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The Parable of the Lost Sheep (Luke 15:4–7)

by Stephen Hebert on Thursday - 29 March 2007

in Biblical Studies, New Testament

The Parable of the Lost Sheep is one of Jesus’ well-known parables. In Luke, it appears in chapter 15 as part of a triumvirate of parables—Lost Sheep, Lost Coin, Prodigal Son.

Within the parable, there are three major players:

  1. The Shepherd
  2. The Lost Sheep
  3. The Ninety-Nine (Loyal) Sheep

Typical interpretation of the parable makes Jesus out to be the Shepherd, the sinner to be the Lost Sheep, and believers to be the Ninety-Nine. I wonder if this is the only way to interpret this parable.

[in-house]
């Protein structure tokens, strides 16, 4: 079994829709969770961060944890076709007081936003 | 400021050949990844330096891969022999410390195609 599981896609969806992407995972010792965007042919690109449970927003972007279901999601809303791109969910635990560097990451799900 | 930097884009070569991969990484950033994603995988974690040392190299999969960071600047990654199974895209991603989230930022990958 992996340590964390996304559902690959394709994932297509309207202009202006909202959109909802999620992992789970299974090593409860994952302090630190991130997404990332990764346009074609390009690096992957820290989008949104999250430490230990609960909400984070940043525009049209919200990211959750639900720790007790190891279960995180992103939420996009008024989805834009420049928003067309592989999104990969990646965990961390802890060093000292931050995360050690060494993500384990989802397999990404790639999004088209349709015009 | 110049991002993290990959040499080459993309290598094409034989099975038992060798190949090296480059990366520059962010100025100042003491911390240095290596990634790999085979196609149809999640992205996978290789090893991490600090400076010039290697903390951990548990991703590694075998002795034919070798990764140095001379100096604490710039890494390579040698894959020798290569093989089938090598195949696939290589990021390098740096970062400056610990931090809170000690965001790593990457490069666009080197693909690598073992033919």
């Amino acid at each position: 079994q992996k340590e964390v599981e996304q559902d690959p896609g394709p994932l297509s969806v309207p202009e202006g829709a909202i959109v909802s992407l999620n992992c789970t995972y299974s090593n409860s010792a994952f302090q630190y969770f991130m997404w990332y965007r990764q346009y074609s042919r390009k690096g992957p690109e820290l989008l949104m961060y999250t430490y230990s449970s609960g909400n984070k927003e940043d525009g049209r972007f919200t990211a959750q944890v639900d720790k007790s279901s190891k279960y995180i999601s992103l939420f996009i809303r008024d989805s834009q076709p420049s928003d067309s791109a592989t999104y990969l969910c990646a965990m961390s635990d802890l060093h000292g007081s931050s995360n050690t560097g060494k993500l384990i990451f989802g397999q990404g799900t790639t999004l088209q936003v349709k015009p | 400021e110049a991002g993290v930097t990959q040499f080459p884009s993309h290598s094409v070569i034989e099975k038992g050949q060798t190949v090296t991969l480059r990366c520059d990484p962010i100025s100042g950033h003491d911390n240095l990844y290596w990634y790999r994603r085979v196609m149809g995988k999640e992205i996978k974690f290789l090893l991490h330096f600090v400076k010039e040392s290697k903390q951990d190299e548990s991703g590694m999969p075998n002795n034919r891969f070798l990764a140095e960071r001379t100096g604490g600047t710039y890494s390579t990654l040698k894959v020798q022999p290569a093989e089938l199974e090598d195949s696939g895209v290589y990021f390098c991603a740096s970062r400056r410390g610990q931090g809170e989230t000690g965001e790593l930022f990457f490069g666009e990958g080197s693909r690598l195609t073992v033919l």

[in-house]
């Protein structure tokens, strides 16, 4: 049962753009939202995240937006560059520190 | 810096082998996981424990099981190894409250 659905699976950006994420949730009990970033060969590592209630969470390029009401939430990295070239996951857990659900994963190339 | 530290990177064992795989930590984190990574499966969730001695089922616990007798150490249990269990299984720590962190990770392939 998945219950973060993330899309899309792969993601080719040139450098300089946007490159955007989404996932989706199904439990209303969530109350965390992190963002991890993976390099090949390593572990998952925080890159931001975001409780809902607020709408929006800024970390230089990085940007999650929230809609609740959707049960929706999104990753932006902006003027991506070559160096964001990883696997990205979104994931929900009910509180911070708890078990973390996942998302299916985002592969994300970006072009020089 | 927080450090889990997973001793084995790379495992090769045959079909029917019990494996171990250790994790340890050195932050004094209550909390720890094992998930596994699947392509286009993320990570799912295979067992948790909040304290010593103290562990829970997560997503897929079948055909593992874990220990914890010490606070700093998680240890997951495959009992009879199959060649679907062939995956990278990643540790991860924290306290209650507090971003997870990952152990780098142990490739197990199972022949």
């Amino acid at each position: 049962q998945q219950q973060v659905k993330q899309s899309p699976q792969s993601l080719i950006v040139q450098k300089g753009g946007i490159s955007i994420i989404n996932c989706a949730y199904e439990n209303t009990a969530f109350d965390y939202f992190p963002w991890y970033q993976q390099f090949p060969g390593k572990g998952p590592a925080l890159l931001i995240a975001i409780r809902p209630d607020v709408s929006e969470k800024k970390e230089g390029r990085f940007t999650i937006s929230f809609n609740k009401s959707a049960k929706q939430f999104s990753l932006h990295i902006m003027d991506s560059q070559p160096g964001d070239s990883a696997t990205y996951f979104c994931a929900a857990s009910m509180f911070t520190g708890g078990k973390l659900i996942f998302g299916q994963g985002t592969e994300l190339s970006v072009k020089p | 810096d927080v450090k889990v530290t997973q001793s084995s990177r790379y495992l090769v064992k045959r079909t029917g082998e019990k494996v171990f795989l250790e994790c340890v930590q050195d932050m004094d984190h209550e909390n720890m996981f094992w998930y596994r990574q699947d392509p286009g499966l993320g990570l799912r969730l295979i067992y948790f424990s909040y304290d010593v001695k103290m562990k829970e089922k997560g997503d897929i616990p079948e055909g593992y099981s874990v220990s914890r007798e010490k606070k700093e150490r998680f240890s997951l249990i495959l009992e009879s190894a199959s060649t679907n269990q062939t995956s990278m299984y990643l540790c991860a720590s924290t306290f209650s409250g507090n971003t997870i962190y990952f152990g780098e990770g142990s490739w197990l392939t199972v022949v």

While Jesus’ parables are typically likening the Kingdom of Heaven to Earth in some fashion, they usually do so in the third person (correct me if I’m wrong here). In this case, Jesus sets his audience in the shoes of the shepherd. It is not a king or some woman or a wealthy landowner of some kind. It is “you.”

Is it possible that at different stages, in different situations and times, we are all three characters in this parable? Sometimes we’re the shepherd, going after lost sheep. Sometimes we’re the ninety-nine faithful who hang back. Sometimes we’re the lost sheep who has gone astray.

I suppose there could even be a fourth character in the parable: the friends who rejoice with the shepherd when he returns. Perhaps we’re they too.

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